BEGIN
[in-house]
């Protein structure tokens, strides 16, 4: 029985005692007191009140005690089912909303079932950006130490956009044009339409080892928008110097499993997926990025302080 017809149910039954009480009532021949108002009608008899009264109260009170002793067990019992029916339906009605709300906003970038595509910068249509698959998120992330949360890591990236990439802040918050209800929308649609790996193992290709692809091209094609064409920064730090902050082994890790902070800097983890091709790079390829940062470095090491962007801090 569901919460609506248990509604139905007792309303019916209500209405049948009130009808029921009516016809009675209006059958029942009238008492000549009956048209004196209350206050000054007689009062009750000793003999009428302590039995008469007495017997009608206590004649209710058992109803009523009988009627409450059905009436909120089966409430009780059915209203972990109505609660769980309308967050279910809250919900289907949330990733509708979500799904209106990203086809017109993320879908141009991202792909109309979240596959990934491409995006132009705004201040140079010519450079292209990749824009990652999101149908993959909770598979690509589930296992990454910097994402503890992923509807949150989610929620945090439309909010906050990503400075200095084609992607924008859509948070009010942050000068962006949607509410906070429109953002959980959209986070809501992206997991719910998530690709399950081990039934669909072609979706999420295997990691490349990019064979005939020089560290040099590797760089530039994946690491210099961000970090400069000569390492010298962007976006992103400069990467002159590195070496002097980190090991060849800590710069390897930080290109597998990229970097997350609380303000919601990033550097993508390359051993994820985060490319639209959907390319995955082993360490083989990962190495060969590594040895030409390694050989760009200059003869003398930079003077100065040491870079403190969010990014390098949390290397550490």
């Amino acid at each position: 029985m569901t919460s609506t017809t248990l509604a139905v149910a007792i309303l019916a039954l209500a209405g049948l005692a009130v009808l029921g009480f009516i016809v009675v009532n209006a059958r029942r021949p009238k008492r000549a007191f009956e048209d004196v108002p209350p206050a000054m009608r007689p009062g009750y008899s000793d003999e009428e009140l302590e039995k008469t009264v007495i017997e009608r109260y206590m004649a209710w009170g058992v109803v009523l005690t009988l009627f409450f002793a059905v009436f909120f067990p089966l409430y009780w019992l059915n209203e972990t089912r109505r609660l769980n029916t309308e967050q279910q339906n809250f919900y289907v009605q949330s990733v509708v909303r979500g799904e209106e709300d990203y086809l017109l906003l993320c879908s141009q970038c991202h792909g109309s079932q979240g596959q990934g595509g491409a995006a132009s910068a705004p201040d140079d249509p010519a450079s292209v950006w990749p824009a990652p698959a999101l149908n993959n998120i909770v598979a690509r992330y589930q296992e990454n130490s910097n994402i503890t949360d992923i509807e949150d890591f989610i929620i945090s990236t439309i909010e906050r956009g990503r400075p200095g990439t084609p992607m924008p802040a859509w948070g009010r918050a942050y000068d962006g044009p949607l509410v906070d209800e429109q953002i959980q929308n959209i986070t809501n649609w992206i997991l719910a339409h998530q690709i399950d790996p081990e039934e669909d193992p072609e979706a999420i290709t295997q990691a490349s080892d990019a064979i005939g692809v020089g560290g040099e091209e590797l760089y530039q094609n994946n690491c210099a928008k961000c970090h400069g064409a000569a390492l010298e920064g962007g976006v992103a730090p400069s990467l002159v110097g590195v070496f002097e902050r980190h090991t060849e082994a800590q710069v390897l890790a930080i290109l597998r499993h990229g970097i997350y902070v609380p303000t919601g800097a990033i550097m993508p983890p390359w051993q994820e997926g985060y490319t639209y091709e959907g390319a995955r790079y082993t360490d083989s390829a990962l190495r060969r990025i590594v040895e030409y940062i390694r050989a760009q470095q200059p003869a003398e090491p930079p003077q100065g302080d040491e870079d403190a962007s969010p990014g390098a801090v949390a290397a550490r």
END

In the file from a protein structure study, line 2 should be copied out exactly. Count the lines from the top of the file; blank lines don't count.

């Protein structure tokens, strides 16, 4: 029985005692007191009140005690089912909303079932950006130490956009044009339409080892928008110097499993997926990025302080 017809149910039954009480009532021949108002009608008899009264109260009170002793067990019992029916339906009605709300906003970038595509910068249509698959998120992330949360890591990236990439802040918050209800929308649609790996193992290709692809091209094609064409920064730090902050082994890790902070800097983890091709790079390829940062470095090491962007801090 569901919460609506248990509604139905007792309303019916209500209405049948009130009808029921009516016809009675209006059958029942009238008492000549009956048209004196209350206050000054007689009062009750000793003999009428302590039995008469007495017997009608206590004649209710058992109803009523009988009627409450059905009436909120089966409430009780059915209203972990109505609660769980309308967050279910809250919900289907949330990733509708979500799904209106990203086809017109993320879908141009991202792909109309979240596959990934491409995006132009705004201040140079010519450079292209990749824009990652999101149908993959909770598979690509589930296992990454910097994402503890992923509807949150989610929620945090439309909010906050990503400075200095084609992607924008859509948070009010942050000068962006949607509410906070429109953002959980959209986070809501992206997991719910998530690709399950081990039934669909072609979706999420295997990691490349990019064979005939020089560290040099590797760089530039994946690491210099961000970090400069000569390492010298962007976006992103400069990467002159590195070496002097980190090991060849800590710069390897930080290109597998990229970097997350609380303000919601990033550097993508390359051993994820985060490319639209959907390319995955082993360490083989990962190495060969590594040895030409390694050989760009200059003869003398930079003077100065040491870079403190969010990014390098949390290397550490």